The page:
Joe: I just think of the worst things that would ruin a sporting event for everyone. Peeing in the slushy machine in open view of a crowd seemed like a good one.

IFC: Honestly now, how many of the fan transgressions are things you’ve done or thought about doing?
Joe: I’ve thought about ripping out a whole row of chairs at a theater or stadium, so I would have my own private space. I like to think of that really whenever I have to sit crammed next to lots of people. Imagine the leg room!

Check out the full seasons of Frank and Lamar and Sport Court now on IFC’s Comedy Crib.

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Millennial Wisdom

Charles Speaks For Us All

Get to know Charles, the social media whiz of Brockmire.

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He may be an unlikely radio producer Brockmire, but Charles is #1 when it comes to delivering quips that tie a nice little bow on the absurdity of any given situation.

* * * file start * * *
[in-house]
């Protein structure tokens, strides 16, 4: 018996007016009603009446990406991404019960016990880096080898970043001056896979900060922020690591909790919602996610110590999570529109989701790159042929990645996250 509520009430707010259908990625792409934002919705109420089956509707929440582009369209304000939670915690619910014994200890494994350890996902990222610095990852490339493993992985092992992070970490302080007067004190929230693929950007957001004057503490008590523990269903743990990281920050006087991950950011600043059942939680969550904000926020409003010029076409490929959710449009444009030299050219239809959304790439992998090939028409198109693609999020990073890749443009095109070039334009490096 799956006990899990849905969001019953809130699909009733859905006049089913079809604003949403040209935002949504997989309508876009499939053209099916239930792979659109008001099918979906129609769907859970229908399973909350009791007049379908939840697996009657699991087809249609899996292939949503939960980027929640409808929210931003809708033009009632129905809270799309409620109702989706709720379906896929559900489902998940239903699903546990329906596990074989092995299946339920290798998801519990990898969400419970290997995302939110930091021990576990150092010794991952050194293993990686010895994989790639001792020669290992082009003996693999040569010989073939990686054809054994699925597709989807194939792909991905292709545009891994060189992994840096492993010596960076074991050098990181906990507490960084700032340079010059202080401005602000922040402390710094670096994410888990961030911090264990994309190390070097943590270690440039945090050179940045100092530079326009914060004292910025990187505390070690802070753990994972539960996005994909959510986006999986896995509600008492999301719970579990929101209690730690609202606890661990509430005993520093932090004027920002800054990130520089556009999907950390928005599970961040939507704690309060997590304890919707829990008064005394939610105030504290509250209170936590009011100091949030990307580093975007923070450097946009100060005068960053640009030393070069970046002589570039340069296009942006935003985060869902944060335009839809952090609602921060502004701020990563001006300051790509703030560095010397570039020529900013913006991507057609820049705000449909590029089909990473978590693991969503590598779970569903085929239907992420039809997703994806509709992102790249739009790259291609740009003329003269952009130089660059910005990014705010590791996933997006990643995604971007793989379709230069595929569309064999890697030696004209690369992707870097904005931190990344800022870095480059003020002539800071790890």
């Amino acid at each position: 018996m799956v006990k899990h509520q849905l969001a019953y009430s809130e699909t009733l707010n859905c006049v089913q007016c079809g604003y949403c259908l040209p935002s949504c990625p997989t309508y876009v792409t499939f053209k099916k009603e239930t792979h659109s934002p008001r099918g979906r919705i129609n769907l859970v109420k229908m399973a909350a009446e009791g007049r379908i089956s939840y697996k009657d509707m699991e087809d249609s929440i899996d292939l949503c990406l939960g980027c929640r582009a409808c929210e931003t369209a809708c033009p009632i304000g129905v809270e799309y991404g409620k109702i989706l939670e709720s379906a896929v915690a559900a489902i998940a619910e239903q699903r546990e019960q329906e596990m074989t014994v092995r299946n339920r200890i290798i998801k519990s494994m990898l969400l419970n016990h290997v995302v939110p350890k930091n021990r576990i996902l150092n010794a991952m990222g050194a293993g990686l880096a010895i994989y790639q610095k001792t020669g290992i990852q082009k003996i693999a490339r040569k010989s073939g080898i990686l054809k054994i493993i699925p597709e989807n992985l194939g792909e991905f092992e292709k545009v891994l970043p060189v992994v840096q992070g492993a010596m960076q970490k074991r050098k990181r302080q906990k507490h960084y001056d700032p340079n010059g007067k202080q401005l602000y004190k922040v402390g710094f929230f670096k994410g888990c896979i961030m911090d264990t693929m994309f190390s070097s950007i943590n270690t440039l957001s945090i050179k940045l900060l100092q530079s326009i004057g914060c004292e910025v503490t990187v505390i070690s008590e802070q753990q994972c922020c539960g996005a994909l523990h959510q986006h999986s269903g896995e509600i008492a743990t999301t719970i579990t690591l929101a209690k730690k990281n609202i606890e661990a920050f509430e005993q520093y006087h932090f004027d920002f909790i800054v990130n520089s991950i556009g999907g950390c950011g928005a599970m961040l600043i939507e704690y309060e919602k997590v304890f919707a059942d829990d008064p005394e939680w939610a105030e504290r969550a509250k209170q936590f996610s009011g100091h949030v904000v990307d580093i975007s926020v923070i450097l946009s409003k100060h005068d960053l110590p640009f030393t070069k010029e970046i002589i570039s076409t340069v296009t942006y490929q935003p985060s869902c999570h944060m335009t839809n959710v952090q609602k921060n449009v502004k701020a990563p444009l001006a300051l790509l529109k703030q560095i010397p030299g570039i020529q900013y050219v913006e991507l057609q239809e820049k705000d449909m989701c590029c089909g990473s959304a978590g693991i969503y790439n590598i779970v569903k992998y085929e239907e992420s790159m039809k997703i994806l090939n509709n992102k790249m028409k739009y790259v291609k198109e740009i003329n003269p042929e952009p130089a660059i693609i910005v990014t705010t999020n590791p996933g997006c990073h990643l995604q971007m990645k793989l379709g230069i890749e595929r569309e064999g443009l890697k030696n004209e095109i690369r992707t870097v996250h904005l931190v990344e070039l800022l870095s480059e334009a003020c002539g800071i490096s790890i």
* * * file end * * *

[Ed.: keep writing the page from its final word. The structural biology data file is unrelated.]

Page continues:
Charles also perfectly captures the jaded outlook of Millennials. Or at least Millennials as mythologized by marketers and news idiots. You know who you are.

Played superbly by Tyrel Jackson Williams, Charles’s quippy nuggets target just about any subject matter, from entry-level jobs in social media (“I plan on getting some experience here, then moving to New York to finally start my life.”) to the ramifications of fictional celebrity hookups (“Drake and Taylor Swift are dating! Albums y’all!”). But where he really nails the whole Millennial POV thing is when he comments on America’s second favorite past-time after type II diabetes: baseball.

Here are a few pearls.

On Baseball’s Lasting Cultural Relevance

“Baseball’s one of those old-timey things you don’t need anymore. Like cursive. Or email.”

On The Dramatic Value Of Double-Headers

“The only thing dumber than playing two boring-ass baseball games in one day is putting a two-hour delay between the boring-ass games.”

On Sartorial Tradition